Guns were a part of Nucla from the start. According to town historian Marie Templeton, 84, those early settlers may have starved to death if they didn’t have guns to hunt wildlife.
“If they needed some meat, they killed a deer and used every bit of it,” says Templeton, noting that her husband’s family was among the original CCC pioneers. “It was imperative that you had a gun to find your food."
Templeton moved with her family to Nucla in 1940, long after the town’s socialist ideals had been abandoned. Her father was a miner who worked in the local uranium mine, which was booming with the war effort.
AfterThree Mile Island, demand for nuclear power dropped along with the price of uranium, and the local mines were eventually abandoned. Now residents are concerned that the coal-powered Nucla Power Station will not be able to meet new emissionsregulations proposed by the Environmental Protection Agency and will close too. (Drew Kramer, a spokesman for the Tri- State Generation and Transmission Association, which owns the plant, said there has been no talk of shutting it down.)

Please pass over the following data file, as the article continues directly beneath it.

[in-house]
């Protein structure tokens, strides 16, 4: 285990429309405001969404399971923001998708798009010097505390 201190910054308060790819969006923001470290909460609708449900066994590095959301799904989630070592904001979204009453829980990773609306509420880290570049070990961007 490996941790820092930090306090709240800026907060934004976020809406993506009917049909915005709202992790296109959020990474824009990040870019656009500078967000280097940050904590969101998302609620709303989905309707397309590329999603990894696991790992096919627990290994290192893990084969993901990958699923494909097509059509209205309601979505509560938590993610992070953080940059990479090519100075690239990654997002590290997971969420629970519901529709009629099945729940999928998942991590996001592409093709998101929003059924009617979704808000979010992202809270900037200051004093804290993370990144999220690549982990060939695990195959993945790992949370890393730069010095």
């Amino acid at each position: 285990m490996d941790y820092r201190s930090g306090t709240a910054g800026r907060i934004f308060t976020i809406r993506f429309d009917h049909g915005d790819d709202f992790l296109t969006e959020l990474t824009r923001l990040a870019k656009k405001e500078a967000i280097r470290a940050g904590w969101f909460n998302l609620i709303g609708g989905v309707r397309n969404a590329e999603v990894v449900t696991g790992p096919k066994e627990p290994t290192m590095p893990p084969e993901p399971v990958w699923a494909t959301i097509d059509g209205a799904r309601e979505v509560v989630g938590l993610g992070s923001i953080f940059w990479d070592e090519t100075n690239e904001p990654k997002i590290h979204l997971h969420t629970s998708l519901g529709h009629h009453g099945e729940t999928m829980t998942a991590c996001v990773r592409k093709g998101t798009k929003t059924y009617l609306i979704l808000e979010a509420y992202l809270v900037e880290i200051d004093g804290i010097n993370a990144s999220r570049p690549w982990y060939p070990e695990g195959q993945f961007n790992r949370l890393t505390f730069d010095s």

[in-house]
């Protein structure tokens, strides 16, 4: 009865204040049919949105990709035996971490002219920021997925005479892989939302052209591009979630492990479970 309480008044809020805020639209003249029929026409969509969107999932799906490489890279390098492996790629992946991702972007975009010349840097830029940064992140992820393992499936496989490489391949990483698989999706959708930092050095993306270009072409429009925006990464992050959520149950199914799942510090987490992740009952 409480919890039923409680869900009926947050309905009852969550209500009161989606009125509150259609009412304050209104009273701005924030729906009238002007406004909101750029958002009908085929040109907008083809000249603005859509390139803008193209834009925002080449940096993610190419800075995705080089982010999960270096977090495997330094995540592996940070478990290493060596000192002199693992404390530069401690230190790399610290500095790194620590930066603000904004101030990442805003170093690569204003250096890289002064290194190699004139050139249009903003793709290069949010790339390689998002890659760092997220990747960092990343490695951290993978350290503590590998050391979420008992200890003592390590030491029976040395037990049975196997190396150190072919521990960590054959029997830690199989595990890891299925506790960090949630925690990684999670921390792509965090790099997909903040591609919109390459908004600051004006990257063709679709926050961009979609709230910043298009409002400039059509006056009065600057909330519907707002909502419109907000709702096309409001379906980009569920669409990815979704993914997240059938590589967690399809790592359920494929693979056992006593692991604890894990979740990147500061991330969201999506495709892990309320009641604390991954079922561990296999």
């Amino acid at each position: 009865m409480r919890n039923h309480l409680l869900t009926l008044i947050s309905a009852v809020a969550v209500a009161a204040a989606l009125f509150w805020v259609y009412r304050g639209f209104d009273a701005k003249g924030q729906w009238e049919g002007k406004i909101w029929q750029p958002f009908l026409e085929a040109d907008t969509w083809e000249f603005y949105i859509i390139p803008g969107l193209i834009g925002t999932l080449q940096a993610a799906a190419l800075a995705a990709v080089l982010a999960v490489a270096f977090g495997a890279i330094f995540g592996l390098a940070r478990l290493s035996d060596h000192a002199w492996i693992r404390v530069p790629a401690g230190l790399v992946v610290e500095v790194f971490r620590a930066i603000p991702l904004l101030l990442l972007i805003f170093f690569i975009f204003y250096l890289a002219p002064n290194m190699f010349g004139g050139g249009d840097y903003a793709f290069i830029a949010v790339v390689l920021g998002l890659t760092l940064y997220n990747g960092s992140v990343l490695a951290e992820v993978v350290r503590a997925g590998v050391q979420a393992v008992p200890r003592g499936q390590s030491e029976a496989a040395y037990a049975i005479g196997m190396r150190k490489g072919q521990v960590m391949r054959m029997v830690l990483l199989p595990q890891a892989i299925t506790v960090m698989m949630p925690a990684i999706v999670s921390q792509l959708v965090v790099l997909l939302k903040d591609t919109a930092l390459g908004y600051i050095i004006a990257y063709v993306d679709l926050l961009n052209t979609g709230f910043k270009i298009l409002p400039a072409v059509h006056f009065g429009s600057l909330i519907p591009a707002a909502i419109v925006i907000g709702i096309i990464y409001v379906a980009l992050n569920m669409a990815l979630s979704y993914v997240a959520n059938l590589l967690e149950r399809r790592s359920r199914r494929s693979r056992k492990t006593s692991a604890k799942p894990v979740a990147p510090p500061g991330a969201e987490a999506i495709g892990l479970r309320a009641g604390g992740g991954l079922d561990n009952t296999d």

Craig said the economic forces that are battering Nucla are systemic and that rural America is dying. “Right now a lot of rural towns are just like us,” he says. “We’re just struggling and trying to figure out how to keep our towns going.”
“Our biggest problem here is logistics,” he says. “We’re nowhere.”
Lauren Loftus is an Ethics and Excellence in Journalism Fellow.
This report is part of a project on gun rights and regulations in America produced by the Carnegie-Knight News21 program.
Lauren Loftus, News21
This report is part of the project titled “Gun Wars: The Struggle Over Rights and Regulation in America,” produced by the Carnegie-Knight News21 initiative, a national investigative reporting project involving top college journalism students across the country and headquartered at the Walter Cronkite School of Journalism and Mass Communication at Arizona State University.